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Prosecutors Show Signs Of Lessons Learned From 1st Malheur Trial


Opening statements got underway Tuesday for the trial of the second group of defendants charged in connection with the 2016 armed occupation of the Malheur National Wildlife Refuge.
 
Speaking at the U.S. District Courthouse in Portland, Assistant U.S. Attorney Geoff Barrow told jurors the case they were hearing was simple.
 
He said it was “simple” because for 41 days the employees who worked at the refuge near Burns, Oregon, weren’t able to do their jobs.
 
Four defendants are on trial this time: Duane Ehmer, Jason Patrick, Darryl Thorn and Jake Ryan. They’ve been charged with felony conspiracy. Three also face felony weapons charges, and all of the defendants are accused of trespassing and other misdemeanors.

Last year, a jury acquitted Ammon Bundy and other leaders of the occupation on all federal felony charges they faced.

This second trial matters because it’s the final opportunity for the government to prove their case that laws were broken during the occupation. For the defense, it’s the chance to show last fall’s surprising acquittals weren’t a one-off victory.
 
Central to the conspiracy charge is whether the defendants taking over the refuge intended to prevent employees from doing their jobs. It is that component of the charge the government must prove if they’re to prevail.
 
Barrow told jurors they would hear about people who aren’t in the courtroom or on trial, but all the same were linked to the armed occupation.
 
“Your focus must remain on the men in this room and the evidence we bring against them,” he said.

Barrow said the defendants “demonstrated their determination and resolve to keep the [refuge] employees from returning to work.”
 
In his remarks, Barrow seemed to directly address issues jurors in the first trial raised about the government’s failure to prove the intent of the alleged conspiracy.
 
Barrow told jurors the defendants haven’t been charged because of their beliefs, but rather because of what they’ve done. He also stressed the case isn’t about a constitutional right to bear arms.
 
“This is a case about what the defendants did with those firearms,” Barrow said, adding that they kept employees from doing their jobs.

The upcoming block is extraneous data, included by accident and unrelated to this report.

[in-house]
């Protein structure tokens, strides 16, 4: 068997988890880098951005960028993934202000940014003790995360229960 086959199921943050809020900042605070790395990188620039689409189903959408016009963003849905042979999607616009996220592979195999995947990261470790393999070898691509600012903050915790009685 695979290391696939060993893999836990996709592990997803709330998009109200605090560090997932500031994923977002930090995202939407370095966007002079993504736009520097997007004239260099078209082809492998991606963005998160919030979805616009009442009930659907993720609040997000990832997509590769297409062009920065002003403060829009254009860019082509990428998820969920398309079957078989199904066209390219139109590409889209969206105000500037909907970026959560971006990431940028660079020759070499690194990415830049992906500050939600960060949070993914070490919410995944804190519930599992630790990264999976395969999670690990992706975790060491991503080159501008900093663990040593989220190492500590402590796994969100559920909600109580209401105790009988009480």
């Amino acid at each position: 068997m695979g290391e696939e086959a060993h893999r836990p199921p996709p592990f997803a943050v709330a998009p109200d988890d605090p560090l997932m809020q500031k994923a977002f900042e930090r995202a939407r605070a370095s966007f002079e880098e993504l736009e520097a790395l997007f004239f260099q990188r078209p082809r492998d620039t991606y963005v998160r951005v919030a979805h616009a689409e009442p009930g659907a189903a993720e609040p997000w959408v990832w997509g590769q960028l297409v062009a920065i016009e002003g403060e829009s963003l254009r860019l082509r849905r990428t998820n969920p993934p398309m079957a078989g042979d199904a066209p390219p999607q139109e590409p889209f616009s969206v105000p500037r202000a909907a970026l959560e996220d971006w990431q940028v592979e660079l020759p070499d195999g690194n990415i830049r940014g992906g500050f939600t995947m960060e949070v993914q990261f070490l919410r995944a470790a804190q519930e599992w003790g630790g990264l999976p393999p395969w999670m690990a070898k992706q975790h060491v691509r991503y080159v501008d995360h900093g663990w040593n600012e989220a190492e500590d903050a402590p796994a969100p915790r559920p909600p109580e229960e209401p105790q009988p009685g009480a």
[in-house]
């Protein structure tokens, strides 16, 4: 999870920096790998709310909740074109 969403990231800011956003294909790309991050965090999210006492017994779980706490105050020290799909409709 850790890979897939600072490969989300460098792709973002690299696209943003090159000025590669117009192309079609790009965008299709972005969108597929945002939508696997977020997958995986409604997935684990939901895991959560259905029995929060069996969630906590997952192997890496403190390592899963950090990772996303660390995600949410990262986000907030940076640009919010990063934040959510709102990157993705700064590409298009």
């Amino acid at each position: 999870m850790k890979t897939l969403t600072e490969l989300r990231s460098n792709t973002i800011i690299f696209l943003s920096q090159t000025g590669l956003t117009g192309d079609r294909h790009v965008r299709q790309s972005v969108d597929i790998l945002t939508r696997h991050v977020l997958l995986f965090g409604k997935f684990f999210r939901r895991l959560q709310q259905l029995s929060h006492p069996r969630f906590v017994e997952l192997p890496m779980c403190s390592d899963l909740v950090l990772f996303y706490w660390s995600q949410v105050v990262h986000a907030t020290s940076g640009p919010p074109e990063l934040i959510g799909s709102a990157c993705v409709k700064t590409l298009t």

“We will ask you to find the defendants guilty as charged,” he said.
 
Andrew Kohlmetz, the standby counsel for defendant Patrick, said during his opening statements there was no conspiracy.
 
Kohlmetz told a circuitous story about the lead up to the occupation and how his client, a roofer who lost his business during the Great Recession, got involved.
 
“You’ll hear evidence that they didn’t want another Ruby Ridge, they didn’t want another Waco,” he said.
 
Kohlmetz said the case is, at least in part, about “who should decide what happens in our remote and rural counties.”
 
“There’s no conspiracy to impede these federal workers,” he said.

Other defense lawyers echoed similar statements in their opening statements.

Michelle Kohler, who’s representing Ehmer, said her client went to the refuge to see what was happening. Ehmer is one of the few Oregonians indicted in the case.

“When he heard there were terrorists in his backyard, he wasn’t going to do nothing,” she said.

After spending time at the refuge, Kohler said Ehmer spent time learning about the occupiers and why they had taken over the refuge.

“He learned (ranchers) are being driven off the land by government overreach,” she said.

Ehmer has been charged with degradation of property after using an excavator to dig a trench at the refuge. Kohler said he dug a “fox hole” in case shooting started at the refuge. She said Ehmer wasn’t thinking about any laws when he dug the hole.

Thorn’s attorney, Marc Friedman, said his client was at the refuge for 20 days, calling him a “bit player, not a conspirator.” 

Friedman called Thorn a principled man who believes in the literal words and interpretation of the U.S Constitution.

“Darrly Thorn was drawn to help,” Friedman said, noting that his client was not at the center, but “a guy on the periphery.”

Jesse Merrithew, Ryan’s attorney, said his client “didn’t go to that refuge to protest federal employees.” Rather, he wanted to keep the occupation in the national spotlight.

The day ended with the government calling its first witness, Greg Bretzing, the former head of the FBI Portland office who oversaw the federal response to the occupation.

Bretzing told jurors the FBI’s plan was to let local law enforcement take the lead, given the Bundy family’s response to federal officials during the 2014 standoff in Bunkerville, Nevada.

During cross examination, the defense asked Bretzing about tensions between the FBI and local sheriffs, who attorney Kohler said didn’t believe in the government’s strategy.

Bretzing said there was a “very robust discussion about how to best bring this to a peaceful resolution.”

The day began with U.S. District Court Judge Anna Brown meeting with the jury in an on-the-record orientation session.
 
They entered court around 10 a.m. and received an oath to faithfully carry out their duties as a juror.
 
Brown then spent about 30 minutes reading preliminary jury instructions.
 
She told jurors, yet again, the defendants have been charged and are presumed innocent.

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